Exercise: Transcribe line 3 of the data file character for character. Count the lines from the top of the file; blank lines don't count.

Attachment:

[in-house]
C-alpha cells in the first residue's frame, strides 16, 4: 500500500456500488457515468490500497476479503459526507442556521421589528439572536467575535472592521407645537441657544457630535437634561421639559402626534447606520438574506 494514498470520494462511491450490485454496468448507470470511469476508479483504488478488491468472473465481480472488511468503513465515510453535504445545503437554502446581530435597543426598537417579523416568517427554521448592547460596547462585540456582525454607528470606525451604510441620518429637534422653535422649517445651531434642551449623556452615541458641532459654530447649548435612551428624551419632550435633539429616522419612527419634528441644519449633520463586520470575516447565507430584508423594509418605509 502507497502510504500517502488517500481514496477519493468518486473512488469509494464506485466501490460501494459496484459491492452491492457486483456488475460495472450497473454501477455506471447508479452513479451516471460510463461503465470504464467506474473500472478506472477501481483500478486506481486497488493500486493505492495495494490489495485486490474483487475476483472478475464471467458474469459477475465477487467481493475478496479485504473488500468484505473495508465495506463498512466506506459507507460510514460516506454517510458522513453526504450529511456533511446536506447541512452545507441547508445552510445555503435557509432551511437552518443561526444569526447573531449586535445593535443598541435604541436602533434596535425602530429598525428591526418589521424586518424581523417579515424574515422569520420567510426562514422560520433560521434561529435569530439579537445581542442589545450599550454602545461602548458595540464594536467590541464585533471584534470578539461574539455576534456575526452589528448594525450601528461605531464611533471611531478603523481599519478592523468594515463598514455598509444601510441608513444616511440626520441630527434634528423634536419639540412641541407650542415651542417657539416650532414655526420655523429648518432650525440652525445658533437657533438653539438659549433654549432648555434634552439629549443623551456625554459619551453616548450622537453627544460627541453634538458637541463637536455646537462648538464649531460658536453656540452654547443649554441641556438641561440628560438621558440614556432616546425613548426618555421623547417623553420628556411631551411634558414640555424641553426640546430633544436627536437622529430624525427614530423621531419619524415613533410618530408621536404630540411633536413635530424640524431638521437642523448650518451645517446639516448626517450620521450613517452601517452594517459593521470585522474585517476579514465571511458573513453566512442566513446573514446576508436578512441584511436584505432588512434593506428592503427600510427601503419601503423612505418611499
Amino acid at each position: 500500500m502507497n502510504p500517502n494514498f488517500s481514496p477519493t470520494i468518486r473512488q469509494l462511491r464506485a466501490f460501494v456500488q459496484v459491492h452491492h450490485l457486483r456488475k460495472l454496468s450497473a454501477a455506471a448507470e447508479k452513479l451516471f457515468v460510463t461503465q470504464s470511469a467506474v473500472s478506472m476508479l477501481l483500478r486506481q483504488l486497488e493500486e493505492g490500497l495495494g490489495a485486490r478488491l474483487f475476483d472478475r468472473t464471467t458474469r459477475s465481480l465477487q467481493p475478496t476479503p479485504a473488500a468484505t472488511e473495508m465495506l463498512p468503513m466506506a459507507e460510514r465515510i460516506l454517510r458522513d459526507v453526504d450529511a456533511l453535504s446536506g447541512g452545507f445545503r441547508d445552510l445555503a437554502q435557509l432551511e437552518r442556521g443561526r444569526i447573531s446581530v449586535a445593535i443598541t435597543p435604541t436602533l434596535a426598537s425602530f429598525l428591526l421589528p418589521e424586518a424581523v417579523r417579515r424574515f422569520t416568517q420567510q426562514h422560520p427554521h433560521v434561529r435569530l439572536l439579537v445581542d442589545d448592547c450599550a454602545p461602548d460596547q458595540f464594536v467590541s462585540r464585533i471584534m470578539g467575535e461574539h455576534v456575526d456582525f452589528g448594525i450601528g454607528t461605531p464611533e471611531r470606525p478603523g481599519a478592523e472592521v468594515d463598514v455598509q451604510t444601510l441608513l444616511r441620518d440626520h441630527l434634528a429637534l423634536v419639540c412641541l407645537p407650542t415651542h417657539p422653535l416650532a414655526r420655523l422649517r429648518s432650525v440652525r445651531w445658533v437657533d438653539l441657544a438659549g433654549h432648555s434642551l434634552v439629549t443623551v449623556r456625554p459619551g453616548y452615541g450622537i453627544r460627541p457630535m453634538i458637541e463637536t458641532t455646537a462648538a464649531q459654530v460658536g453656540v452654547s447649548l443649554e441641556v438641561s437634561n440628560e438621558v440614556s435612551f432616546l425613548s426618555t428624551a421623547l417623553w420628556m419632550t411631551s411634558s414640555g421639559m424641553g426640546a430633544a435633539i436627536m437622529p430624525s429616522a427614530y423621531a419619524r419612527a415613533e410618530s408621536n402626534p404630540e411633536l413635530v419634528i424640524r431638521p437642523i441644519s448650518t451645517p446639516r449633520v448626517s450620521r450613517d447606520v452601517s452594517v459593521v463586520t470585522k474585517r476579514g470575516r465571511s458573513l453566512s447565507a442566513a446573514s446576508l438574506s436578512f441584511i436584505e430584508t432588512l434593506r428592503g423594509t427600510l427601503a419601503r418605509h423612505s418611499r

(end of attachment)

Amino acid at each position: 500500500m502507497n502510504p500517502n494514498f488517500s481514496p477519493t470520494i468518486r473512488q469509494l462511491r464506485a466501490f460501494v456500488q459496484v459491492h452491492h450490485l457486483r456488475k460495472l454496468s450497473a454501477a455506471a448507470e447508479k452513479l451516471f457515468v460510463t461503465q470504464s470511469a467506474v473500472s478506472m476508479l477501481l483500478r486506481q483504488l486497488e493500486e493505492g490500497l495495494g490489495a485486490r478488491l474483487f475476483d472478475r468472473t464471467t458474469r459477475s465481480l465477487q467481493p475478496t476479503p479485504a473488500a468484505t472488511e473495508m465495506l463498512p468503513m466506506a459507507e460510514r465515510i460516506l454517510r458522513d459526507v453526504d450529511a456533511l453535504s446536506g447541512g452545507f445545503r441547508d445552510l445555503a437554502q435557509l432551511e437552518r442556521g443561526r444569526i447573531s446581530v449586535a445593535i443598541t435597543p435604541t436602533l434596535a426598537s425602530f429598525l428591526l421589528p418589521e424586518a424581523v417579523r417579515r424574515f422569520t416568517q420567510q426562514h422560520p427554521h433560521v434561529r435569530l439572536l439579537v445581542d442589545d448592547c450599550a454602545p461602548d460596547q458595540f464594536v467590541s462585540r464585533i471584534m470578539g467575535e461574539h455576534v456575526d456582525f452589528g448594525i450601528g454607528t461605531p464611533e471611531r470606525p478603523g481599519a478592523e472592521v468594515d463598514v455598509q451604510t444601510l441608513l444616511r441620518d440626520h441630527l434634528a429637534l423634536v419639540c412641541l407645537p407650542t415651542h417657539p422653535l416650532a414655526r420655523l422649517r429648518s432650525v440652525r445651531w445658533v437657533d438653539l441657544a438659549g433654549h432648555s434642551l434634552v439629549t443623551v449623556r456625554p459619551g453616548y452615541g450622537i453627544r460627541p457630535m453634538i458637541e463637536t458641532t455646537a462648538a464649531q459654530v460658536g453656540v452654547s447649548l443649554e441641556v438641561s437634561n440628560e438621558v440614556s435612551f432616546l425613548s426618555t428624551a421623547l417623553w420628556m419632550t411631551s411634558s414640555g421639559m424641553g426640546a430633544a435633539i436627536m437622529p430624525s429616522a427614530y423621531a419619524r419612527a415613533e410618530s408621536n402626534p404630540e411633536l413635530v419634528i424640524r431638521p437642523i441644519s448650518t451645517p446639516r449633520v448626517s450620521r450613517d447606520v452601517s452594517v459593521v463586520t470585522k474585517r476579514g470575516r465571511s458573513l453566512s447565507a442566513a446573514s446576508l438574506s436578512f441584511i436584505e430584508t432588512l434593506r428592503g423594509t427600510l427601503a419601503r418605509h423612505s418611499r